- It facilitated a large scale expansion of minting coins and circulation of money which helped Mughal state to extract taxes and revenue in cash.
Important Questions for Class 12 History Chapter 8 – 8 Marks Questions
“There was more to rural India than the sedentary agriculture”. Explain the statement in the context of Mughal period. (Delhi 2016)
There was more to rural India than the sedentary agriculture. Apart from . intensively cultivated land, there were dense forests or scrubland all over Eastern India, Central India, Northern India, Jharkhand and in Peninsular India down the Western Ghats and the Deccan plateau. The life of the forest dwellers justify the above statement in the following ways:
- Forest dwellers were termed as ‘Jangli’ which did not mean an absence of civilisation.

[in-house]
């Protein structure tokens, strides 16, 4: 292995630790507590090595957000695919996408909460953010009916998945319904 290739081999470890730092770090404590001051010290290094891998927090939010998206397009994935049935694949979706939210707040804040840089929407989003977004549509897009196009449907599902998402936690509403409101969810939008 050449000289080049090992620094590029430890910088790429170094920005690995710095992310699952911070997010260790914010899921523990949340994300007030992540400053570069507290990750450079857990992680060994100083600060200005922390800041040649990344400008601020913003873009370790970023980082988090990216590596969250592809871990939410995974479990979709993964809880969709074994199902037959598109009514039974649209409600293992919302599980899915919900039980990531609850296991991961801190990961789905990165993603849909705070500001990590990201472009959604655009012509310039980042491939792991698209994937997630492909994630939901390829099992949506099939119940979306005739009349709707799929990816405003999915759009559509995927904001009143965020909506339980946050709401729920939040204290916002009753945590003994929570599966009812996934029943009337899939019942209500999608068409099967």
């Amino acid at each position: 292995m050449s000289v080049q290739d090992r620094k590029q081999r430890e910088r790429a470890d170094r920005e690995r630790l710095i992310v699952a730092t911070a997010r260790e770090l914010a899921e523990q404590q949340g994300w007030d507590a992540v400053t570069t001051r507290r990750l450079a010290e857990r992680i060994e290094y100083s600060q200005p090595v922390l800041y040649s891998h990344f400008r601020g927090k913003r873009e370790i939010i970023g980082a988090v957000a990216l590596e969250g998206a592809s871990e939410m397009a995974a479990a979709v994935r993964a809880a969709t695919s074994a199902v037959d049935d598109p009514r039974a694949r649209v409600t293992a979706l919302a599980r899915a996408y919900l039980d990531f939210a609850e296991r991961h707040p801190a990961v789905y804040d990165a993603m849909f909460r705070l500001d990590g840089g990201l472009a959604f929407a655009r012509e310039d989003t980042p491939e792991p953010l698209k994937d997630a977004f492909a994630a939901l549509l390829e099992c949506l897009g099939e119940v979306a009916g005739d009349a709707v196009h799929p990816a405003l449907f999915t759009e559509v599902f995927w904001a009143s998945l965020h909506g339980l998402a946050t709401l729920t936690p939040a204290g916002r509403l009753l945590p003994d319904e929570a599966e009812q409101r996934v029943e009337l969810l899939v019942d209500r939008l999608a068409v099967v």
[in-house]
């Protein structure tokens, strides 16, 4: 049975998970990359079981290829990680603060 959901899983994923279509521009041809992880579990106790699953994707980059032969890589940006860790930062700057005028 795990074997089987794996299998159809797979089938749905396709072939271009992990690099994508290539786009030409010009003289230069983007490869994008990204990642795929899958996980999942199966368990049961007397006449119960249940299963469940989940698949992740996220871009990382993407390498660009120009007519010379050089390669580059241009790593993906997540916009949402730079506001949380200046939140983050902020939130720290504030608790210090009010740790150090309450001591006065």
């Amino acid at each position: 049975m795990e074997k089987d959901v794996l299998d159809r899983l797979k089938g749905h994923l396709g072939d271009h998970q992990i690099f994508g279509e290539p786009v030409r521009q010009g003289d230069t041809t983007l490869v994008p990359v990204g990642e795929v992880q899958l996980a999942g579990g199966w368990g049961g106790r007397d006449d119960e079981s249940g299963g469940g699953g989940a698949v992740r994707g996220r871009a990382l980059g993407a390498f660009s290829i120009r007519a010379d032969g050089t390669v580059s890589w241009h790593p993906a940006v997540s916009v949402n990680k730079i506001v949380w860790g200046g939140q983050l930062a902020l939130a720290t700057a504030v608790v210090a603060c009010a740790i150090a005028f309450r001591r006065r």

- The livelihood of forest dwellers included the gathering of forest produce, hunting and shifting agriculture.
- The livelihood of the forest dwellers were largely season specific. For e.g. among the Bhil tribes, spring season was reserved for collecting forest produce, summer for fishing, the monsoon months for cultivation, and autumn and winter for hunting.
- For the state, the forest was regarded as a subversive place i.e. a place of refuge for troublemakers.
- The state required elephants for army. Thus, forest people supplied elephants.
- In the Mughal period, hunting ensured justice to all its subjects, rich and poor. Regular hunting expeditions enabled the emperor to travel extensively and attend grievances of its inhabitants. These were the observations found in Ain-i Akbari.